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Unemployed America23:56
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People check job listings on computers at JobTrain in Menlo Park, Calif., on Thursday, Sept. 3, 2009. The unemployment rate rose to 9.7 percent in August, the highest since June 1983. (AP)
People check job listings on computers at JobTrain in Menlo Park, Calif., on Thursday, Sept. 3, 2009. The unemployment rate rose to 9.7 percent in August, the highest since June 1983. (AP)

In all the years since World War II, the United States has not seen job losses like it’s seen in the last two years.
Unemployment is now just under 10 percent, and expected to go higher next year. Long-term unemployment, the highest since records were launched in 1948. Economists are talking “jobless recovery,” which for millions will not seem like recovery at all.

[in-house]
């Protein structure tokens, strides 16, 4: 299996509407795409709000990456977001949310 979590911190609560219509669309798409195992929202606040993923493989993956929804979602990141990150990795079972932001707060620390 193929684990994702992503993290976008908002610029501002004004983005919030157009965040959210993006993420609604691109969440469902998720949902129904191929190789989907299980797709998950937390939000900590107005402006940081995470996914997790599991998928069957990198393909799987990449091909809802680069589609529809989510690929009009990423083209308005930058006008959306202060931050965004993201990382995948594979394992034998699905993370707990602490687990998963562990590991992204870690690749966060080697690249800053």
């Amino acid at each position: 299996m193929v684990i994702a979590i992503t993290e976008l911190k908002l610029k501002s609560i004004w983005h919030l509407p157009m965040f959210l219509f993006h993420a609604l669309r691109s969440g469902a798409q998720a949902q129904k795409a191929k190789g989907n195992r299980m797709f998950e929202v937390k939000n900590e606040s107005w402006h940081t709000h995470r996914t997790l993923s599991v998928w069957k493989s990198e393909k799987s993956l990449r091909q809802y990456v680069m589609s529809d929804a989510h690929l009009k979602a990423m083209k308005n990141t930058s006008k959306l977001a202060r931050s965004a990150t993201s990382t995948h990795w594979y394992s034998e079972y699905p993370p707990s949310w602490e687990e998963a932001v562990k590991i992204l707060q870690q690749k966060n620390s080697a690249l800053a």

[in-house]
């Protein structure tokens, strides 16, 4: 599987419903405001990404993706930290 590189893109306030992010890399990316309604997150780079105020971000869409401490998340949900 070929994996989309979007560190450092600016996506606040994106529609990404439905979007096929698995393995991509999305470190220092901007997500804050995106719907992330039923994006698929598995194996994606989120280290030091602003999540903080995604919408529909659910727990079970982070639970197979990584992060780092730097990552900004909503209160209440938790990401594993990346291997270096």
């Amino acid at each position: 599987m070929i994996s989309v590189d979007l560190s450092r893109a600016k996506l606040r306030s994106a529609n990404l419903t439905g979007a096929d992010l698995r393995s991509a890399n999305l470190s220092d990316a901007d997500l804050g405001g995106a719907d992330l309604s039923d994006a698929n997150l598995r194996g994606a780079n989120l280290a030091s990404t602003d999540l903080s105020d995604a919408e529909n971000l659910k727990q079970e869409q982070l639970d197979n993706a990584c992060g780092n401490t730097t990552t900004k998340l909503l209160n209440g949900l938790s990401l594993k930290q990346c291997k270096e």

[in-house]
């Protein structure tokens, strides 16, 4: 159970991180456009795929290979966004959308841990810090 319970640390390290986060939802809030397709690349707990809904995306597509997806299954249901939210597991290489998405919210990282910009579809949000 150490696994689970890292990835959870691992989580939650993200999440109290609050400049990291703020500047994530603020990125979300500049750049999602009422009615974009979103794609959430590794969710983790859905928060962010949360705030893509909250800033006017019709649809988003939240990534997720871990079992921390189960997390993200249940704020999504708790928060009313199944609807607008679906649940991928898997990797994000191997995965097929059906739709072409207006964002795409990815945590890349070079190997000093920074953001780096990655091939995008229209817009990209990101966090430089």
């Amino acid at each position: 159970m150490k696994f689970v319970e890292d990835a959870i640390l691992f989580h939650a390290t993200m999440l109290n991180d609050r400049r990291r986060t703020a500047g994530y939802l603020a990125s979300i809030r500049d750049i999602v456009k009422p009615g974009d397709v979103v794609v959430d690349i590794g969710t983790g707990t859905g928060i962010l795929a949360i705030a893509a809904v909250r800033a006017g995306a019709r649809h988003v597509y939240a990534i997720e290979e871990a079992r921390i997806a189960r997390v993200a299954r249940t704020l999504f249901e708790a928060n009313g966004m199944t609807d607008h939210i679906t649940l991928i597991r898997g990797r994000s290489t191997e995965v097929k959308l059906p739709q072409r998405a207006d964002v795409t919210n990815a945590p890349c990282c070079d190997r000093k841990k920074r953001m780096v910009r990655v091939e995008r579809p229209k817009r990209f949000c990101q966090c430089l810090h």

This hour, On Point: We’re getting up close with America’s unemployment epidemic, and asking whether, when, and how the jobs will come back.
You can join the conversation. Tell us what you think — here on this page, on Twitter, and on Facebook.Guests:

Joining us from Washington is Massimo Calabresi, Washington correspondent for Time magazine. His article in this week's issue, "The Ripple Effect," looks at how unemployment has affected the community of Roxboro, NC. His piece appears as part of the cover story package, "Jobless in America: Is Double-Digit Unemployment Here to Stay?"

Also from Washington, we're joined by Heidi Shierholz, an economist at the Economic Policy Institute focusing on labor markets.

And from New York we're joined by Richard Sennett, professor of sociology at New York University and the London School of Economics.  He's written several books on work-life dynamics, including "The Corrosion of Character" and "The Culture of the New Capitalism."

This program aired on September 15, 2009.

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